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Seminars in Immunopathology

, Volume 36, Issue 5, pp 595–609 | Cite as

Beyond canonical inflammasomes: emerging pathways in IL-1-mediated autoinflammatory disease

  • John R. Lukens
  • Thirumala-Devi KannegantiEmail author
Review

Abstract

In recent years, non-communicable chronic diseases that are potentiated by sterile inflammation have replaced infectious diseases as the major threat to human health. Sterile inflammation that results from aberrant tissue damage plays pivotal roles in the pathogenesis of numerous acute and chronic inflammatory diseases including atherosclerosis, type 2 diabetes, cancer, obesity, and multiple neurodegenerative diseases. The cellular events and molecular signaling pathways that govern sterile inflammation currently remain poorly defined; however, emerging data suggest central roles for IL-1 in driving autoimmune and inflammatory disease pathogenesis. Improved characterization of the immunological pathways that contribute to sterile inflammation are desperately needed to develop effective therapeutics to treat these devastating diseases. In this review, we discuss recent advances in our understanding of how IL-1 is regulated in response to tissue damage. In particular, we highlight recent studies that describe novel roles for conventional cell death molecules in the regulation of IL-1β production.

Keywords

Sterile inflammation Interleukin-1 Innate immunity Inflammasome NOD-like receptor Autoinflammation 

Abbreviations

IL

Interleukin

PAMPs

Pathogen-associated molecular patterns

DAMPs

Danger-associated molecular patterns

IL-1R

IL-1 receptor

NLR

NOD-like receptor

ALR

AIM2-like receptor

TLR

Toll-like receptor

CNS

Central nervous system

EAE

Experimental autoimmune encephalomyelitis

ALS

Amyotrophic lateral sclerosis

Tregs

Regulatory T cells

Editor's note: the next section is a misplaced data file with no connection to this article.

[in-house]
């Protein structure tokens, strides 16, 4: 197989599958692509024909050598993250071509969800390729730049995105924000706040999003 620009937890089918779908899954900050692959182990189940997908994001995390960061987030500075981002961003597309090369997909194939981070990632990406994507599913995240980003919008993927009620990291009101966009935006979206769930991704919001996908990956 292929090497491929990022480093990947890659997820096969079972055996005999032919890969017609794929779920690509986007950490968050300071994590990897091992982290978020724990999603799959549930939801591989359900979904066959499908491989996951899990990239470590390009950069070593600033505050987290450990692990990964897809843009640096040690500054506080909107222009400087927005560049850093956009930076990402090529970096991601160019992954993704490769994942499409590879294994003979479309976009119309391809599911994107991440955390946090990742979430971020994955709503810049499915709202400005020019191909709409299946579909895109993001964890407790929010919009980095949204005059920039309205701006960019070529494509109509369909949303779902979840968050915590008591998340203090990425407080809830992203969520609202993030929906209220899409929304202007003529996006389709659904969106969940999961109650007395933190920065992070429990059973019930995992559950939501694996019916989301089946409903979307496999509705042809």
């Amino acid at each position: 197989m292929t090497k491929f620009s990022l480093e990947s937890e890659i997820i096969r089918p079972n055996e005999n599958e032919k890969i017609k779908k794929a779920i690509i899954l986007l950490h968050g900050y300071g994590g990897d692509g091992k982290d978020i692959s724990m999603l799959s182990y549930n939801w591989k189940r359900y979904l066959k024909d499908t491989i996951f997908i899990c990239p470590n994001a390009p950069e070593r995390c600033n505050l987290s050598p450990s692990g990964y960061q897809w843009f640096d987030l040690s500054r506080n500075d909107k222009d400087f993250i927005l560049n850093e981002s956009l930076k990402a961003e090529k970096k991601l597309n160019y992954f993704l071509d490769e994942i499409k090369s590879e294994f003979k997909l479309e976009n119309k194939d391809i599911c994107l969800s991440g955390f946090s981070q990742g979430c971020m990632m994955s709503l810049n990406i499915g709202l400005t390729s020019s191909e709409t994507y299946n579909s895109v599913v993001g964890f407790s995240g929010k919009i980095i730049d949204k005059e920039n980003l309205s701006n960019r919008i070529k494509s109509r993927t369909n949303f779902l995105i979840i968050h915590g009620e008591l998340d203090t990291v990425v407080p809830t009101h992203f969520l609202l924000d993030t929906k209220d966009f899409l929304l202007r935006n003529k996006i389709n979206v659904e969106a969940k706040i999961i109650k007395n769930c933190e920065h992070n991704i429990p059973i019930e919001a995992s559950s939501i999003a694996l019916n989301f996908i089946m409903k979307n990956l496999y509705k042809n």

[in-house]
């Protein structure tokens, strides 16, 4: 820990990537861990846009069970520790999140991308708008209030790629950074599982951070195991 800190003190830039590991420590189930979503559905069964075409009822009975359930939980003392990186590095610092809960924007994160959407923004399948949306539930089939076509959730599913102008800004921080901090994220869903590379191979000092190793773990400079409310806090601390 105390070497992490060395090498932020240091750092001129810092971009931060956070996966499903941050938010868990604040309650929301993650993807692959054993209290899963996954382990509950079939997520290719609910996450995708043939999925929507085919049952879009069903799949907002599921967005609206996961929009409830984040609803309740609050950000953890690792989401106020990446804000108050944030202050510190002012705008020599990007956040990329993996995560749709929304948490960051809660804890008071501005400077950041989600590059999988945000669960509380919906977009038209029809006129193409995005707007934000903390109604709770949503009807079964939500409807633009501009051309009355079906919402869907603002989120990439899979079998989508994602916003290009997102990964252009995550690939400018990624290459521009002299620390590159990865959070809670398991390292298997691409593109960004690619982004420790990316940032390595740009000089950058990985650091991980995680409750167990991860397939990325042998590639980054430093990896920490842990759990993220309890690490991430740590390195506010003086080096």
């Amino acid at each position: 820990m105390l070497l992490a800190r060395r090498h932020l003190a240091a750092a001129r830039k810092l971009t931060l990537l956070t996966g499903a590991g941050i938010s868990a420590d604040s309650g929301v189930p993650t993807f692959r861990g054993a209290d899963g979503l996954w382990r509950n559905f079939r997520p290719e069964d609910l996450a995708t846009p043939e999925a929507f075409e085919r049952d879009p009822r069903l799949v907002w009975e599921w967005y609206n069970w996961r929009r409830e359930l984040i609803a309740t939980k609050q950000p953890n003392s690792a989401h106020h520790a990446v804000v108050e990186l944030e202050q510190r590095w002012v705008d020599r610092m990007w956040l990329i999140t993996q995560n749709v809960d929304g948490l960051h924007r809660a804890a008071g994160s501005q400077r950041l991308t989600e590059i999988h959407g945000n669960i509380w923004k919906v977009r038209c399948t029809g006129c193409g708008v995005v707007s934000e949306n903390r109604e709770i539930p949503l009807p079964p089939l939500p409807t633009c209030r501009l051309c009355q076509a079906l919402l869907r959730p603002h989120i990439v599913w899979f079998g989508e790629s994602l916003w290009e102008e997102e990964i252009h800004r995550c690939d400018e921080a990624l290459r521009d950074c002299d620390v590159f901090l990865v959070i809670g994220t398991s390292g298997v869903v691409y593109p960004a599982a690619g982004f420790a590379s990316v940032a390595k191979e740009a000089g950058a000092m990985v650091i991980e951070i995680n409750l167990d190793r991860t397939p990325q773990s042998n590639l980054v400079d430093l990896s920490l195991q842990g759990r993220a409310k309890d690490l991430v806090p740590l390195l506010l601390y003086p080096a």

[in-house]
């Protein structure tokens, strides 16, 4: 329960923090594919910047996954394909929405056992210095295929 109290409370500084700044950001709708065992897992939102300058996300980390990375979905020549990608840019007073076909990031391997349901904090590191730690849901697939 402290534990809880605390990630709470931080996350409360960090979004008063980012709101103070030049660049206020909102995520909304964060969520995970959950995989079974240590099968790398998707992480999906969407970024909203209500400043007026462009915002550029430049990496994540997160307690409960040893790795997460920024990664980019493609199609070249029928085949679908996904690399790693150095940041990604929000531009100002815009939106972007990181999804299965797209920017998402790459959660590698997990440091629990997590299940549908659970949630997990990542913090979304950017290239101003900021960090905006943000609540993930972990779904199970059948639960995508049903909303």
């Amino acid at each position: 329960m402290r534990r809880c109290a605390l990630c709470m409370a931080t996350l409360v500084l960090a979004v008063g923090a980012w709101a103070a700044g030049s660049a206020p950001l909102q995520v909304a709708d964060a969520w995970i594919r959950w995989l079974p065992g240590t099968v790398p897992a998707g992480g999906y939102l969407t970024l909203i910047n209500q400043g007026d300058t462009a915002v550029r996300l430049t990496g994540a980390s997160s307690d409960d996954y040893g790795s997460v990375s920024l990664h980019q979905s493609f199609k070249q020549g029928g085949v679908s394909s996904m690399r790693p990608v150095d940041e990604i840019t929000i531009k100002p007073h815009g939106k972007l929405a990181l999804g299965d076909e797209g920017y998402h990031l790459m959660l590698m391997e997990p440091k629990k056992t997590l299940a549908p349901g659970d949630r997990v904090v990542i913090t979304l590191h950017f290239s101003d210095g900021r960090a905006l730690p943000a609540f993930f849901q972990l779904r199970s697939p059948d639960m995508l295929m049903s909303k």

IAPP

Islet amyloid polypeptide

SLE

Systemic lupus erythematosus

RIP

Receptor-interacting protein

FADD

FAS-associated death domain

TNFR1

TNF receptor 1

IAPs

Inhibitors of apoptosis proteins

COPD

Chronic obstructive pulmonary disease

ER

Endoplasmic reticulum

Notes

Acknowledgments

We apologize to authors whose work could not be referenced in this review due to space limitations. We thank Prajwal Gurung and Si Ming Man for their helpful discussions. This work was supported by: the National Institute of Arthritis and Musculoskeletal and Skin Diseases, part of the National Institutes of Health, under Award Number AR056296 (T.-D.K); the National Cancer Institute, part of the National Institutes of Health, under Award Number CA163507 (T.-D.K); the National Institute of Allergy and Infectious Diseases, part of the National Institutes of Health, under Award Number AI101935 (T.-D.K); and ALSAC.

Competing interests

The authors declare no competing financial interests.

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© Springer-Verlag Berlin Heidelberg 2014

Authors and Affiliations

  1. 1.Department of ImmunologySt. Jude Children’s Research HospitalMemphisUSA

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